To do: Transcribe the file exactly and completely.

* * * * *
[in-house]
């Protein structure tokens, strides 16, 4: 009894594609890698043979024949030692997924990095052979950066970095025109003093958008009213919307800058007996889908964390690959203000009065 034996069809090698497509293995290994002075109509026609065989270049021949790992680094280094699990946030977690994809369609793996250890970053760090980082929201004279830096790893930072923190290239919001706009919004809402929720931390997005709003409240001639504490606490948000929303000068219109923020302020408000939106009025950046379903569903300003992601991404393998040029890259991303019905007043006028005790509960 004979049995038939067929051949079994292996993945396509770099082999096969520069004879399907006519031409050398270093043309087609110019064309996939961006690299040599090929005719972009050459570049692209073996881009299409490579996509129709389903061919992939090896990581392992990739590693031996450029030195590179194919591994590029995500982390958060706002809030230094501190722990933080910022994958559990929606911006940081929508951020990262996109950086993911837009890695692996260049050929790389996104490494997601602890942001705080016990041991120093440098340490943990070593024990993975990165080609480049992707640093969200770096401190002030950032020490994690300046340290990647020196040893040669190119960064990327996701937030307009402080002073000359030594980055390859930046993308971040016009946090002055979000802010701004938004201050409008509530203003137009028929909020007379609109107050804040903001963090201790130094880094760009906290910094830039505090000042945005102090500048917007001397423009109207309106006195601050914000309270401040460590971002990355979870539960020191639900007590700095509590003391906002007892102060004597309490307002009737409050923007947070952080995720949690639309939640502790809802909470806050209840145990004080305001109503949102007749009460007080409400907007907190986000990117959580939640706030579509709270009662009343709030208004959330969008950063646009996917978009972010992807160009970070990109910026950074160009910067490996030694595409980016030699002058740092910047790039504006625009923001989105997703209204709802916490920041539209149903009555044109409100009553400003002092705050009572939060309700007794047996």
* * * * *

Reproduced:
[in-house]
């Protein structure tokens, strides 16, 4: 009894594609890698043979024949030692997924990095052979950066970095025109003093958008009213919307800058007996889908964390690959203000009065 034996069809090698497509293995290994002075109509026609065989270049021949790992680094280094699990946030977690994809369609793996250890970053760090980082929201004279830096790893930072923190290239919001706009919004809402929720931390997005709003409240001639504490606490948000929303000068219109923020302020408000939106009025950046379903569903300003992601991404393998040029890259991303019905007043006028005790509960 004979049995038939067929051949079994292996993945396509770099082999096969520069004879399907006519031409050398270093043309087609110019064309996939961006690299040599090929005719972009050459570049692209073996881009299409490579996509129709389903061919992939090896990581392992990739590693031996450029030195590179194919591994590029995500982390958060706002809030230094501190722990933080910022994958559990929606911006940081929508951020990262996109950086993911837009890695692996260049050929790389996104490494997601602890942001705080016990041991120093440098340490943990070593024990993975990165080609480049992707640093969200770096401190002030950032020490994690300046340290990647020196040893040669190119960064990327996701937030307009402080002073000359030594980055390859930046993308971040016009946090002055979000802010701004938004201050409008509530203003137009028929909020007379609109107050804040903001963090201790130094880094760009906290910094830039505090000042945005102090500048917007001397423009109207309106006195601050914000309270401040460590971002990355979870539960020191639900007590700095509590003391906002007892102060004597309490307002009737409050923007947070952080995720949690639309939640502790809802909470806050209840145990004080305001109503949102007749009460007080409400907007907190986000990117959580939640706030579509709270009662009343709030208004959330969008950063646009996917978009972010992807160009970070990109910026950074160009910067490996030694595409980016030699002058740092910047790039504006625009923001989105997703209204709802916490920041539209149903009555044109409100009553400003002092705050009572939060309700007794047996």